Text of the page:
Columnar jointed lava forming hexagonal columns and plates, Giants Causeway, Northern Ireland. Credit: Mayer 2003

Later in the film thick units of these columnar jointed rocks are accurately depicted as huge towering columns like those seen at Devils Tower National Monument in the USA. There has been a lot of debate regarding how the large columns of the Devils Tower formed, with some suggesting that aliens are responsible for these formations! However, columnar jointing like this can be found all over the world, from Scotland to Hawaii, and it is a natural phenomenon that can be explained by the natural contraction of a lava or magma during cooling. Some mysteries still can’t be fully explained, like how such great thicknesses of molten rock can form perfect columns that are several hundreds of meters in length.

Devils Tower National Monument
Devils Tower National Monument made from columnar jointed igneous rocks, USA. Credit: Faulkingham 2003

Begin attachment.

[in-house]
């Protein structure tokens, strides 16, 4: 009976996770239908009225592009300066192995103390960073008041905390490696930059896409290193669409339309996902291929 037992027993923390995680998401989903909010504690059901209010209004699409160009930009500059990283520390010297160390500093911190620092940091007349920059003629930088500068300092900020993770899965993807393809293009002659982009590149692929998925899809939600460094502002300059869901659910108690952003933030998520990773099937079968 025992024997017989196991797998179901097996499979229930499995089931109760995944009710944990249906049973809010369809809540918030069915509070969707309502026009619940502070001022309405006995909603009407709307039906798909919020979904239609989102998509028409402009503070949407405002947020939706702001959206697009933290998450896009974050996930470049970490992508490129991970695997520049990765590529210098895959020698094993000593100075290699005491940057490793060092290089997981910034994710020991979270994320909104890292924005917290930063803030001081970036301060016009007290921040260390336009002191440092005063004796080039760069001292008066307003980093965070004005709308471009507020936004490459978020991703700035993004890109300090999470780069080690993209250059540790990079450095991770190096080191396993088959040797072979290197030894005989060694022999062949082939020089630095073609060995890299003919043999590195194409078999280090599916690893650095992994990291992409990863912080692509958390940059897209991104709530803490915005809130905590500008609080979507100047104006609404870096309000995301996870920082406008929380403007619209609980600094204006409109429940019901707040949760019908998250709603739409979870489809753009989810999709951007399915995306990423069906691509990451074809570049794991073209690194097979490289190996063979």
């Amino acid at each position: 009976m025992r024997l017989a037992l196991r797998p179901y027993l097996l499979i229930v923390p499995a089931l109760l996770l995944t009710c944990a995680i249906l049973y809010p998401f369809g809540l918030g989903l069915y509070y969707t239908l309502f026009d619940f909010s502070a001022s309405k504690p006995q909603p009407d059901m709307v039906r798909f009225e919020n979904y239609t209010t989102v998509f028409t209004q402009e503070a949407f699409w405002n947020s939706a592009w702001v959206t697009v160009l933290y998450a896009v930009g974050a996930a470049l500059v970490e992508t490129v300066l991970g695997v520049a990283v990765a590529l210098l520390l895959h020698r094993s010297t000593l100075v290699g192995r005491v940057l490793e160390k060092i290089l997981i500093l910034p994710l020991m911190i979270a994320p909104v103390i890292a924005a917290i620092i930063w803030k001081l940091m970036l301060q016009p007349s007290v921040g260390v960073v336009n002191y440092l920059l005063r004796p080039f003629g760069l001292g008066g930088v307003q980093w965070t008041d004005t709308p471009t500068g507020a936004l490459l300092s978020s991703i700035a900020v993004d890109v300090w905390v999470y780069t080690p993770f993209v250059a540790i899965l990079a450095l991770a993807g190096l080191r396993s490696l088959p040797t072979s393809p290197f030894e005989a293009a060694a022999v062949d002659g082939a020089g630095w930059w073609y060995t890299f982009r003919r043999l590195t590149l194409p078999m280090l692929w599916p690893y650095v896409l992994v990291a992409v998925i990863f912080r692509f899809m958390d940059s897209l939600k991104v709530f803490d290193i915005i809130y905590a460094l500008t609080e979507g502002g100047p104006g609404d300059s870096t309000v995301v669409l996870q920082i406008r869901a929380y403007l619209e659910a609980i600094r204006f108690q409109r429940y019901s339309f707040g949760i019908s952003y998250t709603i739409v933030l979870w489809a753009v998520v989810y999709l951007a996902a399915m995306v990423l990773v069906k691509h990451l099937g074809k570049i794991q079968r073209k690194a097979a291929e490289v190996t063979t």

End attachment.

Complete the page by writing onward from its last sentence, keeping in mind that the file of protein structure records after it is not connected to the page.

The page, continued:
Lava vs. water

A major part of the film involves a terrifying lava witch which sits in the sea on a small lava covered reef. When Moana comes face to face with this monster she can be heard saying that the ‘lava can’t enter the water’. But, how does this compare to real life?

Hawaii is a prime example of a currently active volcano where lava is actively found flowing into the sea. Most of the time this produces little danger as the lava happily flows off the land and into the sea where it cools into lava rocks, with a hiss and some steam. In the film when the lava witch touches the water the lava of her skin steams and rapidly cools forming a shell of solid lava. This really does happen in the real world. When lava cools rapidly (known as quenching) the outer part of the lava solidifies, it may produce steam and some smaller fragments of rock at the same time. The lava beneath this outer layer may still be molten and will be somewhat insulated by the surrounding skin of cooled rock. The lava witch can be seen explosively expelling the hardened outer shell of skin, after touching the water, to reveal more molten rock inside.